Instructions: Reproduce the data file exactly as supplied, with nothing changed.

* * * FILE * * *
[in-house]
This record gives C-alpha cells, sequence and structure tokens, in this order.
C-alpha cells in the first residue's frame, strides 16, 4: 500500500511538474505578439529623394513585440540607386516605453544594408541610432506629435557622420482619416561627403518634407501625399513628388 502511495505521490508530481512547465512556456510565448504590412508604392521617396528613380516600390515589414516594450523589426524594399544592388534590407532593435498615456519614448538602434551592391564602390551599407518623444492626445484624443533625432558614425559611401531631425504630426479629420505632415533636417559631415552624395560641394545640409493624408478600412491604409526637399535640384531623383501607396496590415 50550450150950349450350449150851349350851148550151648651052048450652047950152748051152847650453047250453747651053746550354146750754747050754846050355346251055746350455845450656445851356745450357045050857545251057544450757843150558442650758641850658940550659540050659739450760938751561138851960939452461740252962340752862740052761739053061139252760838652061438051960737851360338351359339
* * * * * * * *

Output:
[in-house]
This record gives C-alpha cells, sequence and structure tokens, in this order.
C-alpha cells in the first residue's frame, strides 16, 4: 500500500511538474505578439529623394513585440540607386516605453544594408541610432506629435557622420482619416561627403518634407501625399513628388 502511495505521490508530481512547465512556456510565448504590412508604392521617396528613380516600390515589414516594450523589426524594399544592388534590407532593435498615456519614448538602434551592391564602390551599407518623444492626445484624443533625432558614425559611401531631425504630426479629420505632415533636417559631415552624395560641394545640409493624408478600412491604409526637399535640384531623383501607396496590415 50550450150950349450350449150851349350851148550151648651052048450652047950152748051152847650453047250453747651053746550354146750754747050754846050355346251055746350455845450656445851356745450357045050857545251057544450757843150558442650758641850658940550659540050659739450760938751561138851960939452461740252962340752862740052761739053061139252760838652061438051960737851360338351359339